This straightforward story combines history with a young girl’s life in early 20th-century America as part of a Wild West show. Two Feathers (not her real name) knows that she’s lucky to be a girl diving off a plank with a showboating horse but she doesn’t kid herself about how white people see her. Neither black nor white, but occupying a nebulous place in between, she gets paid and good accommodations but respect from only a few people.
We get quite a bit of background on Two Feathers. She’s fiercely devoted to family. One reason is that she’s Cherokee and an agreement with the American government favorable to that tribe made them disliked by other indigenous people. So she’s learned to the importance of banding together with family.
But Two Feathers is a true hoyden. She didn’t want to cook for others, feed chickens or work the farm. She loves horses, swimming and wants to shoot guns. So she became a trick shooter and became gifted with the lasso. When she got the chance to learn how to dive on a horse into water, she seized the chance. You got to love someone who follows such a happy dream.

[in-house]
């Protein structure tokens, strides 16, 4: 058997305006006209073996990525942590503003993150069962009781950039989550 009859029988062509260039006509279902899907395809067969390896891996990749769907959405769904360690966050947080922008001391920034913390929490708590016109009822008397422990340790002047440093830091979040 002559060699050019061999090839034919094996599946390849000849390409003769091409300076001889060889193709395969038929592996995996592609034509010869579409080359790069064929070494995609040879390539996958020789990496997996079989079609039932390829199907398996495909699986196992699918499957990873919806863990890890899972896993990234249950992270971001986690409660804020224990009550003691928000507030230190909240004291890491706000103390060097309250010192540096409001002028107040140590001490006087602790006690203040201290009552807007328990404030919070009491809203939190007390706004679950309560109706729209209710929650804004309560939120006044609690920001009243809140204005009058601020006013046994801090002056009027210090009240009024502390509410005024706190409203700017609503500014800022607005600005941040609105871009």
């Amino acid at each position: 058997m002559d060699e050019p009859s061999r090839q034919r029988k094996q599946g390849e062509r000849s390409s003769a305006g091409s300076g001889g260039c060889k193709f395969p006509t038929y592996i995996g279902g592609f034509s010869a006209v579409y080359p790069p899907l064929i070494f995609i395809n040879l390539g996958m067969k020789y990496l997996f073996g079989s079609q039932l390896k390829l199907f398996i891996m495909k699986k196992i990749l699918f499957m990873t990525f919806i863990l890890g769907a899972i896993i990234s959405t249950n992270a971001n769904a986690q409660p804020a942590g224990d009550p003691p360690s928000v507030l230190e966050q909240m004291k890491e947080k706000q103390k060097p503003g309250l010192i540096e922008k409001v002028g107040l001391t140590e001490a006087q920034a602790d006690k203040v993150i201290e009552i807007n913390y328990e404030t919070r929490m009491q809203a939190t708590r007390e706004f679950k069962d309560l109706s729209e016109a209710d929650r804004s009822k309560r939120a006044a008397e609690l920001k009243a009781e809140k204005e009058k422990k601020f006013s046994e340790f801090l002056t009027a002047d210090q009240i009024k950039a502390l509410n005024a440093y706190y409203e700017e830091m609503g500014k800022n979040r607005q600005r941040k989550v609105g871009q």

The story has a prosaic tone to it, even with mentions of Cherokee superstitions. But it’s an unusual storyline with an unusual protagonist and the author draws you into Two Feathers quotidian life: her daily rituals, self-sufficiency, familial concerns and memories of amorous love. She could be twelve or twenty but, either way, she’s a girl to watch.